She then explains further that changes are almost imperceptible to the mind and consists of inner growth because of truly understanding the other. While the changes are not deliberately sought, they arise organically when there is no protection of ideological self-justification.

She goes on explaining that mutual transformation results when people with different spiritual perspectives interact and that the process usually are an internal dialouge based on serious commitment to both perspectives.
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Re: The role of debate and discussion in understanding

Postby Kim OHara » Thu Sep 01, 2011 10:46 am

Jaidyn wrote:(In the book: (p. 132-3) Buddhism After Patriarchy: A Feminist History, Analysis, and Reconstruction of Buddhism)
Rita Gross explains the concept of mutual transformation by referring to John Cobb - Beyond Dialogue: Toward a Mutual Transformation of Buddhism and Christianity.

The concept of mutual transformation is based on the experience that when one enters into genuine dialogue, one is changed. Genuine dialogue is conversation with the other that abandons, in so far as possible, the agenda of debate, argument, scoring points, or conversation. In genuine dialogue one, seeks only to explain one’s self and to understand the other. But such genuine dialogue, in ways that can not be predicted at the beginning of the encounter, changes its partners. Therefore, genuine dialogue is inherently risky and threatening to ideologues of any persuasion.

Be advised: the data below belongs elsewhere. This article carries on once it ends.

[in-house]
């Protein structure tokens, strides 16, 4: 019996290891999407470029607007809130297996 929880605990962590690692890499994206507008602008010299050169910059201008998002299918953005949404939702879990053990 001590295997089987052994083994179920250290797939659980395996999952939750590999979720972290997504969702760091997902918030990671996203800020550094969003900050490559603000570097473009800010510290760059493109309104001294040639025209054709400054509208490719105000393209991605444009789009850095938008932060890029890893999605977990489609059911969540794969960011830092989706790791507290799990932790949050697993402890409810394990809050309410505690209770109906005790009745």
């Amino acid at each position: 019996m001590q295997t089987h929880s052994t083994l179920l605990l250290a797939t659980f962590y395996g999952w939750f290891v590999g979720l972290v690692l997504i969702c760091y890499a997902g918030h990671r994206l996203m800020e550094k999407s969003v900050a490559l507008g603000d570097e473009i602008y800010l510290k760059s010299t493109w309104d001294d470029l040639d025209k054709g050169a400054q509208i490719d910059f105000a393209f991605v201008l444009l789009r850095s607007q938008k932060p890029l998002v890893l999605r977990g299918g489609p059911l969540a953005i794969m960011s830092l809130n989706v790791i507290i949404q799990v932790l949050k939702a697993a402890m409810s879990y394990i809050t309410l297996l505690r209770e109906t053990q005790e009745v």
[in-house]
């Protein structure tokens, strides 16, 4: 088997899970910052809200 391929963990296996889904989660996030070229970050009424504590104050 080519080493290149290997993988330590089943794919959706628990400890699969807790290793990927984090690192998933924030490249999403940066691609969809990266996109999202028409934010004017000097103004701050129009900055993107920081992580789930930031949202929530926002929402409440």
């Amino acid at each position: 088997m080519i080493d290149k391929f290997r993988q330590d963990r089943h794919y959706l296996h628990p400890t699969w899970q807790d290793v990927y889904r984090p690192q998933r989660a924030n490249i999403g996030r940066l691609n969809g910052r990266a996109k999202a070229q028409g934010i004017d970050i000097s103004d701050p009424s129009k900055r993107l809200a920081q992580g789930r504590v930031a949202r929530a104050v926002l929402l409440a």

This is excellent, Jaidyn - it's the way debate should work. The trouble is that so many of us don't really want to change - often because changing involves (shudder) admitting that we were wrong.
Sometimes we can get away with admitting it only to ourselves, and that's not so embarrassing but often leaves the debate hanging in mid-air, unresolved as far as other participants are concerned. Other times we are honest enough to admit publicly to our change of heart.
Of course, the more ego is bound up in the position we start with, the more likely we will be to defend that position even when it becomes clear that it is indefensible.
Sigh.
Like PeterB, I often see threads lose all usefulness and common sense after a dozen or so posts.